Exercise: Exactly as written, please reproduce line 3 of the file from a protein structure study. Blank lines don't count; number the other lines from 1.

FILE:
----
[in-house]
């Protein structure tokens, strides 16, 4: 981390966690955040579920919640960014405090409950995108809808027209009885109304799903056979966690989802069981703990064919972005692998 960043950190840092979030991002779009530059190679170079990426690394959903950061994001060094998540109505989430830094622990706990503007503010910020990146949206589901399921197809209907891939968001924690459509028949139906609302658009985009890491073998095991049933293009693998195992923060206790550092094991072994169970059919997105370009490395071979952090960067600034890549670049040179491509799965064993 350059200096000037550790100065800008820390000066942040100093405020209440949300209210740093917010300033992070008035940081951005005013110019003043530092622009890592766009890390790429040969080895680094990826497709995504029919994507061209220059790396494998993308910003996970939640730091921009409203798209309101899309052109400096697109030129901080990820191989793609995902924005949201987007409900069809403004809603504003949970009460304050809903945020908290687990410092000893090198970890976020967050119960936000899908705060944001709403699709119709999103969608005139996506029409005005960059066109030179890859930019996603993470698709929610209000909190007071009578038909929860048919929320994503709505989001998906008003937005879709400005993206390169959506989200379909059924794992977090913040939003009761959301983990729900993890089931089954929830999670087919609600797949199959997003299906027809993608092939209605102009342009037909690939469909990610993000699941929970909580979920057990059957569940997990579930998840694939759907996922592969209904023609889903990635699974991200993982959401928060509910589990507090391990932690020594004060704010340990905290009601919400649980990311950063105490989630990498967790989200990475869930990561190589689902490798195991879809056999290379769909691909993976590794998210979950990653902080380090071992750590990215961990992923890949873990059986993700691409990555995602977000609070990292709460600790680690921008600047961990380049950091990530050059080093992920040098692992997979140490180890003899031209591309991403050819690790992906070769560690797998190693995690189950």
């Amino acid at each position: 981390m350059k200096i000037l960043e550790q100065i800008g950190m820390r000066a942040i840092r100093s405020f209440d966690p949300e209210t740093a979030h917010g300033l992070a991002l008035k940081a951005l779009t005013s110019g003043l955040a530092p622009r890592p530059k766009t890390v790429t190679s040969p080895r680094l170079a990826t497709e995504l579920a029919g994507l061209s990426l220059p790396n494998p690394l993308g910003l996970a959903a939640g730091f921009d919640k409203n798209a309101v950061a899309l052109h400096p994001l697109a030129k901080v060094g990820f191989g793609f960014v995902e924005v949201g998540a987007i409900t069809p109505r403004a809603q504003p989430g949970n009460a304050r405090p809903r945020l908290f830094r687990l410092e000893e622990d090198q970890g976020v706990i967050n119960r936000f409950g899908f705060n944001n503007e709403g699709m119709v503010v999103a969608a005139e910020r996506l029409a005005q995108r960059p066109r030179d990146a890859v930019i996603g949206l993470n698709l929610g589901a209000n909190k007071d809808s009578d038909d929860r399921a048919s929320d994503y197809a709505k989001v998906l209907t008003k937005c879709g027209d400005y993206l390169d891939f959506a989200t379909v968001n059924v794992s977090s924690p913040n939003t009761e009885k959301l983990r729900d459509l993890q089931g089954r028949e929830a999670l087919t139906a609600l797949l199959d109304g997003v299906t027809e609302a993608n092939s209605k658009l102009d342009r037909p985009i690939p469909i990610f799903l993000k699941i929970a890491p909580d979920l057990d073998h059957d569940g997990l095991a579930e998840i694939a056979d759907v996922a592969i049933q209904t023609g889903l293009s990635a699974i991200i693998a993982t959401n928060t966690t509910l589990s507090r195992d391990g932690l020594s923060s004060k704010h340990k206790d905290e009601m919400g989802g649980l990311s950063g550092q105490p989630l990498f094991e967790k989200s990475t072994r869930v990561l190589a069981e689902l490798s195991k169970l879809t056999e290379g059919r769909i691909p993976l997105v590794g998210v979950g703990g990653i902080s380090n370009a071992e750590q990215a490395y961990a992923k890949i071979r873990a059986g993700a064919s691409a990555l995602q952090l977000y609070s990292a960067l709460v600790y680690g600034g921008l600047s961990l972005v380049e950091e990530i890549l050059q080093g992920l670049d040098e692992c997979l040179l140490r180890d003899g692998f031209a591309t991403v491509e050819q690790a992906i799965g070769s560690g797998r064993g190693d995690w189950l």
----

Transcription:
């Amino acid at each position: 981390m350059k200096i000037l960043e550790q100065i800008g950190m820390r000066a942040i840092r100093s405020f209440d966690p949300e209210t740093a979030h917010g300033l992070a991002l008035k940081a951005l779009t005013s110019g003043l955040a530092p622009r890592p530059k766009t890390v790429t190679s040969p080895r680094l170079a990826t497709e995504l579920a029919g994507l061209s990426l220059p790396n494998p690394l993308g910003l996970a959903a939640g730091f921009d919640k409203n798209a309101v950061a899309l052109h400096p994001l697109a030129k901080v060094g990820f191989g793609f960014v995902e924005v949201g998540a987007i409900t069809p109505r403004a809603q504003p989430g949970n009460a304050r405090p809903r945020l908290f830094r687990l410092e000893e622990d090198q970890g976020v706990i967050n119960r936000f409950g899908f705060n944001n503007e709403g699709m119709v503010v999103a969608a005139e910020r996506l029409a005005q995108r960059p066109r030179d990146a890859v930019i996603g949206l993470n698709l929610g589901a209000n909190k007071d809808s009578d038909d929860r399921a048919s929320d994503y197809a709505k989001v998906l209907t008003k937005c879709g027209d400005y993206l390169d891939f959506a989200t379909v968001n059924v794992s977090s924690p913040n939003t009761e009885k959301l983990r729900d459509l993890q089931g089954r028949e929830a999670l087919t139906a609600l797949l199959d109304g997003v299906t027809e609302a993608n092939s209605k658009l102009d342009r037909p985009i690939p469909i990610f799903l993000k699941i929970a890491p909580d979920l057990d073998h059957d569940g997990l095991a579930e998840i694939a056979d759907v996922a592969i049933q209904t023609g889903l293009s990635a699974i991200i693998a993982t959401n928060t966690t509910l589990s507090r195992d391990g932690l020594s923060s004060k704010h340990k206790d905290e009601m919400g989802g649980l990311s950063g550092q105490p989630l990498f094991e967790k989200s990475t072994r869930v990561l190589a069981e689902l490798s195991k169970l879809t056999e290379g059919r769909i691909p993976l997105v590794g998210v979950g703990g990653i902080s380090n370009a071992e750590q990215a490395y961990a992923k890949i071979r873990a059986g993700a064919s691409a990555l995602q952090l977000y609070s990292a960067l709460v600790y680690g600034g921008l600047s961990l972005v380049e950091e990530i890549l050059q080093g992920l670049d040098e692992c997979l040179l140490r180890d003899g692998f031209a591309t991403v491509e050819q690790a992906i799965g070769s560690g797998r064993g190693d995690w189950l």